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Thinking about it in retrospect there was no evidence that the requested ‘donation’ of £80- which upon inquiry was for vets bills, such as vaccinations and neutering, was actually used for those purposes or carried out as no documentation was supplied.

With previous years of cat owning I always had a medical card with a description of what injections, vaccinations, operations, microchiping or any other treatments such as frontline anti-flea serum was administered, what date these events occurred, and by whom, often with a signature or a stamp from the vets practice next to the date.

This is helpful to keep track of especially:

• If you have more than one cat.

• If any any point you need to travel with your cat, or relocate to another country, you have the correct documentation and can comply with required quarantine procedures.

• If your cat is passed on to another owner at some point, you have a historical account of medical treatments and know whether the cat has any special requirements that the new owners should be aware of.

• A well documented medical history also serves as reminders for when they need boosters.

Also thinking about it I did not receive any microchip information either, none was provided.

Generally there are stickers with the microchip number printed on it and a form to fill in case you need to pass on ownership at any point.

There’s no documented evidence that the cat I adopted from London Inner City Kitty’s had carried out any of those procedures. It may be that he already came from a good home. How would I ever know? The whole procedure is based on trust.

I also discovered a loophole in the law where unlike a pet dog, for some strange reason the law says that pet cats cannot be owned. So if someone steels your cat, which is no different to stealing a child, whether it is an expensive pedigree cat, or a show cat, the police are not obliged to investigate, which leaves a massive loophole wide open for the exploitation of cats being stolen for resale purposes @£80- (or more) a pop without repercussions.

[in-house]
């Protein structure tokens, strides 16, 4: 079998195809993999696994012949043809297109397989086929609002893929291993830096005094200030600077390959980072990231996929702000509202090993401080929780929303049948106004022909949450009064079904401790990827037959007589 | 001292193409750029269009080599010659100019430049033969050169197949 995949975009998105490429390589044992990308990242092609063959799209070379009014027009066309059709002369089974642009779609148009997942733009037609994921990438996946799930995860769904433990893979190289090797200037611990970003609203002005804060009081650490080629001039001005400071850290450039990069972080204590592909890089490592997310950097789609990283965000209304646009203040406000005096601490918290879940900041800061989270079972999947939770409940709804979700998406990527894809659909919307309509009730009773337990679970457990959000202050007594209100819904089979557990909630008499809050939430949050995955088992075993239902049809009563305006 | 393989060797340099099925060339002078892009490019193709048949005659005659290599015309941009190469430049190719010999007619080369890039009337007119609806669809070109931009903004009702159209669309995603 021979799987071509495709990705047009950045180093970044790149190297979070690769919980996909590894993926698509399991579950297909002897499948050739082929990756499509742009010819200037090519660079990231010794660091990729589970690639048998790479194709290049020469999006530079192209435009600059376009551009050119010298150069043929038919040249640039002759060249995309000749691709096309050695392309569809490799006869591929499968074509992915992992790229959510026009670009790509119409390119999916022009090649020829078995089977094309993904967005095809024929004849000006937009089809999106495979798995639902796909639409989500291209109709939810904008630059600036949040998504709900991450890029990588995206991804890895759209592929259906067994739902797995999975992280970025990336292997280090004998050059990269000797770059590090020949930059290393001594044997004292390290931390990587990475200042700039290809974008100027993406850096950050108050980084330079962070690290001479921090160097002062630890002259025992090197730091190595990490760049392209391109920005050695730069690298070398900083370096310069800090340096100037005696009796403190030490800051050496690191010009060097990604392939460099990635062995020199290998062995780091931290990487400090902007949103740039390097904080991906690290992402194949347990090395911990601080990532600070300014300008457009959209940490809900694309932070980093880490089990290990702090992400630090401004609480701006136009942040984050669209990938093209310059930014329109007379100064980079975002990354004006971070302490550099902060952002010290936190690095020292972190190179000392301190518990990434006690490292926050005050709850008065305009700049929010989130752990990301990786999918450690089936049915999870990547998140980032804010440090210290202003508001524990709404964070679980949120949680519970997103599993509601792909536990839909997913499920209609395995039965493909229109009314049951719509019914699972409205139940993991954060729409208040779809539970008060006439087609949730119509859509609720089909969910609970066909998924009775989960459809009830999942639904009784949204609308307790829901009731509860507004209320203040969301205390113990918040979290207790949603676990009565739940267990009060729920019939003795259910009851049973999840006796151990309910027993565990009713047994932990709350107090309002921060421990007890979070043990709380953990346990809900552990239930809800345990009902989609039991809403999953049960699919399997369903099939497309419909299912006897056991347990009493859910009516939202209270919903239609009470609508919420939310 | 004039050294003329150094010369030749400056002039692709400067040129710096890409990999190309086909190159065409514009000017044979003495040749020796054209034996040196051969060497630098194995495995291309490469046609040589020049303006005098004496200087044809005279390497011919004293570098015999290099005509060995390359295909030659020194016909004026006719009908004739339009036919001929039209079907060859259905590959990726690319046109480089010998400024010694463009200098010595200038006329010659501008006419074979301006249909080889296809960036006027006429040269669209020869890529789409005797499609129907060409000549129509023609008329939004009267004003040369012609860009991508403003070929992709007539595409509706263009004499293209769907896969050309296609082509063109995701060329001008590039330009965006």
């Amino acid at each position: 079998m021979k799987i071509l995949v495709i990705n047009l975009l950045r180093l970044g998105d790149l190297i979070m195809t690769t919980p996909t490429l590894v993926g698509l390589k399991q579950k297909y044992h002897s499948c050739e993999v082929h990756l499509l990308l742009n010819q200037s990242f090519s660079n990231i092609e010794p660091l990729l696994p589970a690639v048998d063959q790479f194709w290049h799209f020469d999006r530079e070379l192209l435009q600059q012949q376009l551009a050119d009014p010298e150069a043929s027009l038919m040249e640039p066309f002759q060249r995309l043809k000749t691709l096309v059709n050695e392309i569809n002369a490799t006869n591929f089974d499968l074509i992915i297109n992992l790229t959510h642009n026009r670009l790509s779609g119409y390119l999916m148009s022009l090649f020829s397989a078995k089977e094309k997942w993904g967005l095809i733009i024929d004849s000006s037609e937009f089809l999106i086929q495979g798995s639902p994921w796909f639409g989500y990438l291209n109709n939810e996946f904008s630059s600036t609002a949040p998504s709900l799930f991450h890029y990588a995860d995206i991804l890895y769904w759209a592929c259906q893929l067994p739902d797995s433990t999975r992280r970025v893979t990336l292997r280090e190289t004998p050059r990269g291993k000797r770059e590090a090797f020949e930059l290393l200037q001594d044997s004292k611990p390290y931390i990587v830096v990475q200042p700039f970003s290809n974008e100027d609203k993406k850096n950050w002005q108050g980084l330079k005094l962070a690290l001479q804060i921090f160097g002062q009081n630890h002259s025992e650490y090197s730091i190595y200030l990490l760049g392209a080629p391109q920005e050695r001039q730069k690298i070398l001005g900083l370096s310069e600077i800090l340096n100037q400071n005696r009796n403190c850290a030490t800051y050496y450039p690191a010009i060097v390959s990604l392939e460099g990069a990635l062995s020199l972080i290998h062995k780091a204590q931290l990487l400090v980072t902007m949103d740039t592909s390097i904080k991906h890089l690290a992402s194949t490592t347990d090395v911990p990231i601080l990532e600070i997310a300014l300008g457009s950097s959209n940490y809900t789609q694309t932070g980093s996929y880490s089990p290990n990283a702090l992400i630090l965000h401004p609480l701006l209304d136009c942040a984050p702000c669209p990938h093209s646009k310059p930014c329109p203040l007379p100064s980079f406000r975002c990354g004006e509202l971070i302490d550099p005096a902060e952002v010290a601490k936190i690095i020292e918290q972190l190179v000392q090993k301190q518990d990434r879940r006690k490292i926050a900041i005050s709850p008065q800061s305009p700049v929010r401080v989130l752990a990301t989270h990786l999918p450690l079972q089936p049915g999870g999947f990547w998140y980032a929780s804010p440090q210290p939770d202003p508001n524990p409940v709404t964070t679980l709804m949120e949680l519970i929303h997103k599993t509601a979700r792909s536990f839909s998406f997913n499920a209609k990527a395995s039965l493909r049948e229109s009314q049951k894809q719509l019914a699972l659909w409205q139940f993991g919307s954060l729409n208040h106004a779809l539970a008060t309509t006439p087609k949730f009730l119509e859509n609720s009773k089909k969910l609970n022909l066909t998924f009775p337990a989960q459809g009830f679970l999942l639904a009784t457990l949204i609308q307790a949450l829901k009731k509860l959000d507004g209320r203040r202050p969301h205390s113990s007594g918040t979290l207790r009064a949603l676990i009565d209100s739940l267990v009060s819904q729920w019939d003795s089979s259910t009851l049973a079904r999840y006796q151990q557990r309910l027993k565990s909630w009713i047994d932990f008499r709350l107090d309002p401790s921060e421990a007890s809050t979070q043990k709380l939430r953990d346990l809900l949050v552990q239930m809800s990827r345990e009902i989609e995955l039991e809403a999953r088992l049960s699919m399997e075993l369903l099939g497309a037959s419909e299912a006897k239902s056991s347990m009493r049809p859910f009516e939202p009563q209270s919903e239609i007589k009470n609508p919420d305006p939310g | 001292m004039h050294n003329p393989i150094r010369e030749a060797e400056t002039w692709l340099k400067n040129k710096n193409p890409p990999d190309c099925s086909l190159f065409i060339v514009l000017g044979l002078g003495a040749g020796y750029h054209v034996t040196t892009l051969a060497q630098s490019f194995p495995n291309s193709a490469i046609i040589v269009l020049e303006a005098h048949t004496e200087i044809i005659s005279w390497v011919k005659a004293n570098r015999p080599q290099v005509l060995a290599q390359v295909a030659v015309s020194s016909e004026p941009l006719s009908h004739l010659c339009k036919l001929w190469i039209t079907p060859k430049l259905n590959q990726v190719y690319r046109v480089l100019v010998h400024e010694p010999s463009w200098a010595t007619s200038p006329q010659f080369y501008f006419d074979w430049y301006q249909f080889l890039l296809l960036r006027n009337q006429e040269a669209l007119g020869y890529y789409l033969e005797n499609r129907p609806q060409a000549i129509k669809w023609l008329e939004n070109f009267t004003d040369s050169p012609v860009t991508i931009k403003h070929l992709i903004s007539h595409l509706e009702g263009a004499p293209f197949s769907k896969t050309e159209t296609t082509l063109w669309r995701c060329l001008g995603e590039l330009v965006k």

I recently spoke to someone local whom had experienced their cat being stolen but I had no idea at the time how prevalent this kind of occurrence had become. Until it happened to me.

I realise now that probably the woman never had any intention of returning my cat to me, I think she just saw an opportunity to make money.

So if you are thinking of adopting a cat my recommendations are:

• Always use an established and reputable organisation like Battersea Cats and Dogs Home which are regulated and follow rigorous guidelines:

• Make sure you have documented evidence that your cat actually has had the operations / vaccinations / microchipping / and any other treatments that you are paying for.

• Take the cat to a vet to double check that your cats microchip isn’t already registered to a previous owner.

• Report any suspicious behaviour to the RSPCA and the charity commission. If people draw the authorities’ attention to the fact that current lax loop holes in the law are allowing the exploitation of innocent animals for profit, then the more likely it is that they will change the law to prevent any further unnecessary cruelty to both felines and their owners.

I took rather a lot of photographs because I knew he was going to stay with a fosterer for a few days or possibly a week to help me out due to a potential move – which didn’t end up happening. When I arranged it I had no idea the woman wouldn’t return my cat, which effectively is kidnapping and not only that she advertised him on Facebook as a stray up for adoption. Wtf!